I. History of caviar
The "black gold" - the story behind the luxurious enjoyment
From antiquity to the Middle Ages
The myth of the caviar goes back to the 4th century. In ancient times, the Greek philosopher Aristotle wrote about the delicious roe of the sturgeon and how the “food of the gods” was consumed on festively decorated tables, surrounded by trumpet music and a sea of flowers.
Apparently, however, the sturdy Khedives, an Iranian tribe, were the first to begin preparing and enjoying sturgeon roe. They called the sturgeon roe "khav-yar" (in German: "cake of joy" or "cake of strength" ) and ascribed many medicinal properties to caviar. The assumption that the word caviar comes from the old Persian "khag." -viar ” (in German: “ black little fish egg ” ).
In 1324 the sturgeon was crowned the "royal fish" by the English King Edward II . Only the royal court was allowed to feed the majestic sturgeon eggs. Thus, in the Middle Ages, the "black gold" found its way into upscale European society.
From the aristocracy to the Modern Age
Over the centuries, this delicacy continued to grow in popularity among the princely tables of the European and Russian aristocracy. In the middle of the 18th century, the Russian tsars once again catapulted “black gold” into a coveted luxury item. This led to the boom in the popularity of the sturgeon aviary and at the same time initiated the decline of the wild sturgeon stocks.
After the Russian Revolution in 1917, the Communist Party set up a cartel to market the coveted caviar from the Caspian Sea. The demand for caviar soared again and soon exceeded supply. Caviar again became an expensive luxury item that only the upper class could afford.
In the late Soviet Union, the Russian caviar industry experienced a peak in caviar production. This had the negative consequence that since 1997 the conventional sturgeon populations have fallen sharply. Since 2006 the ban of CITES (Convention on International Trade in Endangered Species of Wild Fauna and Flora) on the import and export of caviar has been a measure against the permanent extinction of native sturgeon species.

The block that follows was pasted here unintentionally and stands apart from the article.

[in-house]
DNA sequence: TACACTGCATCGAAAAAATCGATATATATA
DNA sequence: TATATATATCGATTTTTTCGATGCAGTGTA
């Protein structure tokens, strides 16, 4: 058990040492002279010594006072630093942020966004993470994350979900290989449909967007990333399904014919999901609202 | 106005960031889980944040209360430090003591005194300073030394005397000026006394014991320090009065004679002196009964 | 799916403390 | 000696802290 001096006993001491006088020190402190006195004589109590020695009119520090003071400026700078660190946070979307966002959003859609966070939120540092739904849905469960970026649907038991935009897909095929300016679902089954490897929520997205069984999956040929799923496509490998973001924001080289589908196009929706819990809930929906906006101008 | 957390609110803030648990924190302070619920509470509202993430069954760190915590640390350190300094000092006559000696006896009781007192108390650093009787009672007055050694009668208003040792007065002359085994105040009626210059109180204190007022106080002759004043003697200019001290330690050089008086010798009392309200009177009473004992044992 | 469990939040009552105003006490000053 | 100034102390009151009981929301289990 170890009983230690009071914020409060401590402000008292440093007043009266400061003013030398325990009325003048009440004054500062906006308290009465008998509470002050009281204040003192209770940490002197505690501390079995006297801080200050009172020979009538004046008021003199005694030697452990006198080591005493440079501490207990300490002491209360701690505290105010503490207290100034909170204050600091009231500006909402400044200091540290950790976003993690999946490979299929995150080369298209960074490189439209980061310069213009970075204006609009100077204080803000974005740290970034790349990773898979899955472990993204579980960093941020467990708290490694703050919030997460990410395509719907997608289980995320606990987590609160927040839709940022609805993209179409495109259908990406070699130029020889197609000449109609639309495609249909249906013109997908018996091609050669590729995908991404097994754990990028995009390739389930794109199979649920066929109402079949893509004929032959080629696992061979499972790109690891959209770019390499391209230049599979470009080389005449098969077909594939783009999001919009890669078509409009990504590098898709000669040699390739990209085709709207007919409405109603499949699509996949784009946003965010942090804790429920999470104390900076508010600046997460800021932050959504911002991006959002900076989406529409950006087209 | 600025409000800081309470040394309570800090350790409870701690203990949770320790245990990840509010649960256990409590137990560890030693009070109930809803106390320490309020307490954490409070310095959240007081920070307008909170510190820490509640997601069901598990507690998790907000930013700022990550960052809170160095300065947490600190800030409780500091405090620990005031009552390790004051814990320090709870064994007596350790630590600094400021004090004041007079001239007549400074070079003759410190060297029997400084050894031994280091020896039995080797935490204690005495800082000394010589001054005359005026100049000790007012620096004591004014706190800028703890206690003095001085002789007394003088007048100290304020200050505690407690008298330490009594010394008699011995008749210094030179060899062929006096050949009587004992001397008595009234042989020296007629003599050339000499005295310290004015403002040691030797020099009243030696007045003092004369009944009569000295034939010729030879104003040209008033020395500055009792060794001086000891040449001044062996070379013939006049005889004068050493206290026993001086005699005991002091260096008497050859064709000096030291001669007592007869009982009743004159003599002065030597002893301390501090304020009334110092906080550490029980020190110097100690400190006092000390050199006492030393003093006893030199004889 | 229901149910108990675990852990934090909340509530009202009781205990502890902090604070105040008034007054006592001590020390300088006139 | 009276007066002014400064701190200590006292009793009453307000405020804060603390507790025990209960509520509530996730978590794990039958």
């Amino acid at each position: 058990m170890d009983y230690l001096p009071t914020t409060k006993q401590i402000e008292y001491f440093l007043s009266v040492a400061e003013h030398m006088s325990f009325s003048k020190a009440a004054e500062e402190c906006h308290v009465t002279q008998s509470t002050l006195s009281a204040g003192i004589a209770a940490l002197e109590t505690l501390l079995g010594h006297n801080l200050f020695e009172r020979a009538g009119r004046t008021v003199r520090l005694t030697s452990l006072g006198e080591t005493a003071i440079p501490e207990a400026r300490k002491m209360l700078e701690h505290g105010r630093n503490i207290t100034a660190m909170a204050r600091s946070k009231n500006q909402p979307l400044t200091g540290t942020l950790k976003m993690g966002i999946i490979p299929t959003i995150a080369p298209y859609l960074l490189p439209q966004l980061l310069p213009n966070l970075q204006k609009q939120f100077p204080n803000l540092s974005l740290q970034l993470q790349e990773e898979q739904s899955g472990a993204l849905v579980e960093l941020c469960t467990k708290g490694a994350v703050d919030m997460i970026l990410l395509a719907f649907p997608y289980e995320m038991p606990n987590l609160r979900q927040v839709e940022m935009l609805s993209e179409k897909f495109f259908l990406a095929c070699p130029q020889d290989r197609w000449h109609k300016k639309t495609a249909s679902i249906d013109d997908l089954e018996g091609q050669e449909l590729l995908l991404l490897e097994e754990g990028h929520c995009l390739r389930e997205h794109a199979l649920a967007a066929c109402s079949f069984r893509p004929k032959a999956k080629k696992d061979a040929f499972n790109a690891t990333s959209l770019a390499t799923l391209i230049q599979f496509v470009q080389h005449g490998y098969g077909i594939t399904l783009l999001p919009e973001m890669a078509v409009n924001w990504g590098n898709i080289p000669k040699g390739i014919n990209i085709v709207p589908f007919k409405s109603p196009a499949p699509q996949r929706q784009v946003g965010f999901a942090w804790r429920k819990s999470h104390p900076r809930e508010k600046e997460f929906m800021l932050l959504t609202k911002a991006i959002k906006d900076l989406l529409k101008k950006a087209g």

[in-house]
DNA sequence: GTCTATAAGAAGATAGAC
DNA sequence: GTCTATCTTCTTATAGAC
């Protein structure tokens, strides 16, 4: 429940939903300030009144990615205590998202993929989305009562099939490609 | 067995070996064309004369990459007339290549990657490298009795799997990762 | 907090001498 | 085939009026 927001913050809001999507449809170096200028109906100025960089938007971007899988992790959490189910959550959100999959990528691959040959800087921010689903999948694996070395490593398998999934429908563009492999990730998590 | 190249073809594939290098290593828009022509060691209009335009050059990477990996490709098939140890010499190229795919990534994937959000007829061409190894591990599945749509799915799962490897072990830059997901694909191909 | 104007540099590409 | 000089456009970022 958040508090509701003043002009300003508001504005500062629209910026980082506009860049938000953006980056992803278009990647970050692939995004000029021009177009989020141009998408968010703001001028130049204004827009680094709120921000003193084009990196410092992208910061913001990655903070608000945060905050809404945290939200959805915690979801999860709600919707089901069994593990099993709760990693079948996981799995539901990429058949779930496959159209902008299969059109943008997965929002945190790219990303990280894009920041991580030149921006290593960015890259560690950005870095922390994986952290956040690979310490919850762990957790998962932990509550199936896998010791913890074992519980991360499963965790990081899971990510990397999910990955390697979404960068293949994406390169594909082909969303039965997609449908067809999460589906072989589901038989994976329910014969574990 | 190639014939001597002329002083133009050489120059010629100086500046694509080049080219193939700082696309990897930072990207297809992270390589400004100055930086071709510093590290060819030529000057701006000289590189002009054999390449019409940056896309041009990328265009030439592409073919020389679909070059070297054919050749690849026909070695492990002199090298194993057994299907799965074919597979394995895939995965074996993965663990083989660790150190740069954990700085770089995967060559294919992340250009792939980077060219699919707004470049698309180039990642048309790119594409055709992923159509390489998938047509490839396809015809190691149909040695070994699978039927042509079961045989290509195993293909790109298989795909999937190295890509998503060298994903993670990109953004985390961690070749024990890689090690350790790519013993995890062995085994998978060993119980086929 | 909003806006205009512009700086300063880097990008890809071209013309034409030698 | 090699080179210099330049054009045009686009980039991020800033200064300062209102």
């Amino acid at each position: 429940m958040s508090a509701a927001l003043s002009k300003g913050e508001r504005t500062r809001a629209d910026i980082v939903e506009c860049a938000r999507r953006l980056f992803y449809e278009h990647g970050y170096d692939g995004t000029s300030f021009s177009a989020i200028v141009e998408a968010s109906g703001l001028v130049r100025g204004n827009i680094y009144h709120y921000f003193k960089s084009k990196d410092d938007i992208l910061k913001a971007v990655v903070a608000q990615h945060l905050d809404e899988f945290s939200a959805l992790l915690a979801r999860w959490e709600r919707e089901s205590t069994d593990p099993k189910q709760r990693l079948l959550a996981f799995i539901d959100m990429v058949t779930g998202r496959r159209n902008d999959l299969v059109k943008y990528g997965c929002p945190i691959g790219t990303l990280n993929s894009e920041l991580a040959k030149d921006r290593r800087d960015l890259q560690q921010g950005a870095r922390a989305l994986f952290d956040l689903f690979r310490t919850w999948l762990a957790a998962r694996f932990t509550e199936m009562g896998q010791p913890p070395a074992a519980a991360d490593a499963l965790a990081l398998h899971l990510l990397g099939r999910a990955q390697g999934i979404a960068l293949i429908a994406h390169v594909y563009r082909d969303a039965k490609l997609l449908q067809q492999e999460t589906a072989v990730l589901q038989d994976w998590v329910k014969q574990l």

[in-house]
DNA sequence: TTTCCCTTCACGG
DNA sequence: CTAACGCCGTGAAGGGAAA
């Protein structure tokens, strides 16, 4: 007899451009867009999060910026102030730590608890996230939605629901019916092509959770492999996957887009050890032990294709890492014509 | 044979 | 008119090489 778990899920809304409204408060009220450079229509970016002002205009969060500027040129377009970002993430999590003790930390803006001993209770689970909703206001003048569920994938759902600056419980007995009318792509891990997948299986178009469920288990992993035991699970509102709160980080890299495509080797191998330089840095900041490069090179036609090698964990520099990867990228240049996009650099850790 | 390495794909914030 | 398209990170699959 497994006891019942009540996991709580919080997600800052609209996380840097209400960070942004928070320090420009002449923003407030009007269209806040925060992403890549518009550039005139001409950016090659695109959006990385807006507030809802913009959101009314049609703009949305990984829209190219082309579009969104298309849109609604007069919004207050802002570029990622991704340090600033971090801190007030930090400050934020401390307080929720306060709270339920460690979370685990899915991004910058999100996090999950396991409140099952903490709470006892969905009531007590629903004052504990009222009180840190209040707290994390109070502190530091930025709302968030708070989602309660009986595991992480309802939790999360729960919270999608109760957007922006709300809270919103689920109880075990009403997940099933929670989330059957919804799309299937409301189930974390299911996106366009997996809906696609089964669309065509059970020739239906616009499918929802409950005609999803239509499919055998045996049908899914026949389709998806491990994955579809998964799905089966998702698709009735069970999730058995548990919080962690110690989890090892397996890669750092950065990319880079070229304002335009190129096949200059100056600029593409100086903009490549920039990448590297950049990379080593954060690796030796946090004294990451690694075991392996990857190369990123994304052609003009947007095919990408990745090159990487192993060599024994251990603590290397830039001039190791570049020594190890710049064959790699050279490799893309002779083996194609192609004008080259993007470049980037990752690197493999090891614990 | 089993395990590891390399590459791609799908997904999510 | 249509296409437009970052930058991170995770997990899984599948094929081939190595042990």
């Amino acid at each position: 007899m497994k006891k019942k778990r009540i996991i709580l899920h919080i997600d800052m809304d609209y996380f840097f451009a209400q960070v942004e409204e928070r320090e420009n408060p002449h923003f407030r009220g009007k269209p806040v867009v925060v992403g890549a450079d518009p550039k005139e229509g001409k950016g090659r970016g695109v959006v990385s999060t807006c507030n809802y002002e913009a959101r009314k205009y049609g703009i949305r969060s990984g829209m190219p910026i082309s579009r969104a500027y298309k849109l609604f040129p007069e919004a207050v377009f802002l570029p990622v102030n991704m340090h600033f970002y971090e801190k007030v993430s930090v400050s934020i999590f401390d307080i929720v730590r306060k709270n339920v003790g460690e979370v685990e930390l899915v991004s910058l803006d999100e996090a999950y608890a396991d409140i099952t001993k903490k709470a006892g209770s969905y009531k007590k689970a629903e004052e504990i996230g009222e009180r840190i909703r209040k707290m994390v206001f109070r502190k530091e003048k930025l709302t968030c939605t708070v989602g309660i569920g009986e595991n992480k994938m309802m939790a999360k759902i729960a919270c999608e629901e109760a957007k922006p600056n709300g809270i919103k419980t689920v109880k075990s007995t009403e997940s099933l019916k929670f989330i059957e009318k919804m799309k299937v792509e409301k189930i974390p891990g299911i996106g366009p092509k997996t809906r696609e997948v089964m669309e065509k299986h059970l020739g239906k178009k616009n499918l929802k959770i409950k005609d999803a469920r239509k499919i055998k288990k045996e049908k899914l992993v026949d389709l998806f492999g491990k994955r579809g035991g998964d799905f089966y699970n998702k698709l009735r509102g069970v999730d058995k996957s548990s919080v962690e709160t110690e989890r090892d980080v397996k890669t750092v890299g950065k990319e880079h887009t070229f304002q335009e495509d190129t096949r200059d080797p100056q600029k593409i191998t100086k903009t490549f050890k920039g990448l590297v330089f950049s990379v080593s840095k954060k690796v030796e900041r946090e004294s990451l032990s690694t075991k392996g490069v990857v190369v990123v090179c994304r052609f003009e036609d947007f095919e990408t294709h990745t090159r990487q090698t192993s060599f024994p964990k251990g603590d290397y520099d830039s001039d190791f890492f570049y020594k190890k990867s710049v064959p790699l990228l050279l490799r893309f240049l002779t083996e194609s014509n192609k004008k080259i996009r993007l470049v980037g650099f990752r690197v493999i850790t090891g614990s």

A general import ban on caviar from Russia, Kazakhstan and Azerbaijan was imposed in 2006.
Thanks to the stricter controls of CITES and the simultaneous growing interest in sustainable sturgeon caviar, aquacultures were promoted worldwide.
Of course, we choose highly environmentally friendly aqua farms that breed their sturgeon in a species-appropriate manner and thus have a major impact on the quality of the Perunov sturgeon caviar.
II. The production of caviar
Harvesting the "black gold"
Tradition & Passion
The tradition of preparing caviar has remained the same for thousands of years and is governed by strict traditional methods.
The caviar harvest begins with the removal of the roe from the sturgeon. The roe is then carefully sifted, cleaned, rinsed and classified according to size, color, taste and texture. The next phase is crucial for the quality of the caviar. The process is carefully monitored in order to maintain the "fresh" and natural taste. The high-quality " Malossol " caviar in Russian means little salt (<3.7 percent).
Our "black gold" is much more than a luxury treat - it is the result of passion for the product and the traditional approach to its manufacture.
III. Caviar tasting
How and with which spoon do I taste the caviar?
Unless you're at a caviar tasting, don't be afraid to accompany this delicacy with some popular pairings. The liveliest are blinis à la Russian. But your options are not limited by blinis; Eggs, chopped onions, and black bread with butter are just a few other considerations.
However, if you want to appreciate all the nuances of the taste, first simply rub the chosen caviar on the back of your hand and give it some time to warm up. Then let it melt on your tongue. You will never forget this taste!
Given its luxurious status, it was thought that caviar was best enjoyed on silver, gold or platinum spoons. However, this is just a common myth. Avoid metal spoons. Since the tender caviar is a very sensitive natural product, it can easily take on a metallic taste. Instead, we recommend ivory or mother-of-pearl spoons for tasting the black and red caviar.
Which drinks go best with caviar?
The solemn and luxurious associations make champagne the most classic pairing for caviar. But given the historical basis of caviar, vodka is actually a more traditional drink that is drunk with caviar.If you choose the champagne, then choose a dry champagne that perfectly flatters the caviar. Look out for the term "brut", "extra brut" or "brut naturally", the latter being the driest term.